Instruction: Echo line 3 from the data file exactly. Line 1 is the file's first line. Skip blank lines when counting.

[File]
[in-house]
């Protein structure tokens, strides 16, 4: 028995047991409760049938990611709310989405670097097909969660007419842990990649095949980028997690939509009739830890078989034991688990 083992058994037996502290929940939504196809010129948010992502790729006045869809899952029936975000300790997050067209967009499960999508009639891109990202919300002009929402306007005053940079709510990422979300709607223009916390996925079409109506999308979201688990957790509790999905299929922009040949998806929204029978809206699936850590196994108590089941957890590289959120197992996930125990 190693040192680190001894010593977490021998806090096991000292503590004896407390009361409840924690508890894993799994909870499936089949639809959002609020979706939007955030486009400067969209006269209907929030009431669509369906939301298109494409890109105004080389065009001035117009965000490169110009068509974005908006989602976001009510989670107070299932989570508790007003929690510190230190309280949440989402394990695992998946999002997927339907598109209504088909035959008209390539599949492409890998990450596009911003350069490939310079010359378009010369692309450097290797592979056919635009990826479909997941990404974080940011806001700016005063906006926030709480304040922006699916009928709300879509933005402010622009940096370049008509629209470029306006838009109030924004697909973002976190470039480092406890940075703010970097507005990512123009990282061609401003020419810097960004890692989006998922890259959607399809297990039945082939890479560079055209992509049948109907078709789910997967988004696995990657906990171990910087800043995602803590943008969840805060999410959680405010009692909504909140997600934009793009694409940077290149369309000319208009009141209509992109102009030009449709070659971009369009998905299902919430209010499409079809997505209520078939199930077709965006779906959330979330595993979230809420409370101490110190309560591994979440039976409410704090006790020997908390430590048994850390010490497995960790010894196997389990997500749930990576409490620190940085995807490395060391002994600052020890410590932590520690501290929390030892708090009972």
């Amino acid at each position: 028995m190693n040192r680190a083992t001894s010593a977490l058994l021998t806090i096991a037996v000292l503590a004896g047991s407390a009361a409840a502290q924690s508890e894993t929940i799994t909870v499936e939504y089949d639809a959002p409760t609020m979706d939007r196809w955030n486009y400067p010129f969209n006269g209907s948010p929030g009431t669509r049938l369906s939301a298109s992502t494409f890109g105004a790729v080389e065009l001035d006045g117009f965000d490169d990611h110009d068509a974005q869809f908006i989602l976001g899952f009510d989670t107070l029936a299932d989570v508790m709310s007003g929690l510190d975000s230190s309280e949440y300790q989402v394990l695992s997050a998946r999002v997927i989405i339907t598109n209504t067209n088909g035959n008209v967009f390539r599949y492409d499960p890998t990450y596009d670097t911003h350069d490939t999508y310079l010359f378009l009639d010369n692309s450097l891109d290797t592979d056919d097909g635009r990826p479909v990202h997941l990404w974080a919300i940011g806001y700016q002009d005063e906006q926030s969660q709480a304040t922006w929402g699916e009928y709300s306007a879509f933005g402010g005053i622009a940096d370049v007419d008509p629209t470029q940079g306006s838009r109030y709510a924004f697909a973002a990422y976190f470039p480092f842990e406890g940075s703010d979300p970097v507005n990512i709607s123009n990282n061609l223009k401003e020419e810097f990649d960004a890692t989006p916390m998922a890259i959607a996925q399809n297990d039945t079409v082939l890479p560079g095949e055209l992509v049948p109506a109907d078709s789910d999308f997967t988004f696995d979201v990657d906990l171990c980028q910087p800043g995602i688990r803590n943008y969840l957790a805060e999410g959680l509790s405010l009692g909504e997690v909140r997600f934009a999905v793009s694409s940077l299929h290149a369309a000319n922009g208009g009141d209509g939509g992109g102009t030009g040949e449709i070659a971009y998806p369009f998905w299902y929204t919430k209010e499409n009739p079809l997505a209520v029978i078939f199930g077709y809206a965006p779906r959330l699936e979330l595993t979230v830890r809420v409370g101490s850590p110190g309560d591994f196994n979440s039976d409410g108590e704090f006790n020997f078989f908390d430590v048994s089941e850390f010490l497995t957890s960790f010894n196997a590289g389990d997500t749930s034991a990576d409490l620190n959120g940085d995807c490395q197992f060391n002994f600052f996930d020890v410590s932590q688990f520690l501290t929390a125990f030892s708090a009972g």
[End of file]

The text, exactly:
């Amino acid at each position: 028995m190693n040192r680190a083992t001894s010593a977490l058994l021998t806090i096991a037996v000292l503590a004896g047991s407390a009361a409840a502290q924690s508890e894993t929940i799994t909870v499936e939504y089949d639809a959002p409760t609020m979706d939007r196809w955030n486009y400067p010129f969209n006269g209907s948010p929030g009431t669509r049938l369906s939301a298109s992502t494409f890109g105004a790729v080389e065009l001035d006045g117009f965000d490169d990611h110009d068509a974005q869809f908006i989602l976001g899952f009510d989670t107070l029936a299932d989570v508790m709310s007003g929690l510190d975000s230190s309280e949440y300790q989402v394990l695992s997050a998946r999002v997927i989405i339907t598109n209504t067209n088909g035959n008209v967009f390539r599949y492409d499960p890998t990450y596009d670097t911003h350069d490939t999508y310079l010359f378009l009639d010369n692309s450097l891109d290797t592979d056919d097909g635009r990826p479909v990202h997941l990404w974080a919300i940011g806001y700016q002009d005063e906006q926030s969660q709480a304040t922006w929402g699916e009928y709300s306007a879509f933005g402010g005053i622009a940096d370049v007419d008509p629209t470029q940079g306006s838009r109030y709510a924004f697909a973002a990422y976190f470039p480092f842990e406890g940075s703010d979300p970097v507005n990512i709607s123009n990282n061609l223009k401003e020419e810097f990649d960004a890692t989006p916390m998922a890259i959607a996925q399809n297990d039945t079409v082939l890479p560079g095949e055209l992509v049948p109506a109907d078709s789910d999308f997967t988004f696995d979201v990657d906990l171990c980028q910087p800043g995602i688990r803590n943008y969840l957790a805060e999410g959680l509790s405010l009692g909504e997690v909140r997600f934009a999905v793009s694409s940077l299929h290149a369309a000319n922009g208009g009141d209509g939509g992109g102009t030009g040949e449709i070659a971009y998806p369009f998905w299902y929204t919430k209010e499409n009739p079809l997505a209520v029978i078939f199930g077709y809206a965006p779906r959330l699936e979330l595993t979230v830890r809420v409370g101490s850590p110190g309560d591994f196994n979440s039976d409410g108590e704090f006790n020997f078989f908390d430590v048994s089941e850390f010490l497995t957890s960790f010894n196997a590289g389990d997500t749930s034991a990576d409490l620190n959120g940085d995807c490395q197992f060391n002994f600052f996930d020890v410590s932590q688990f520690l501290t929390a125990f030892s708090a009972g």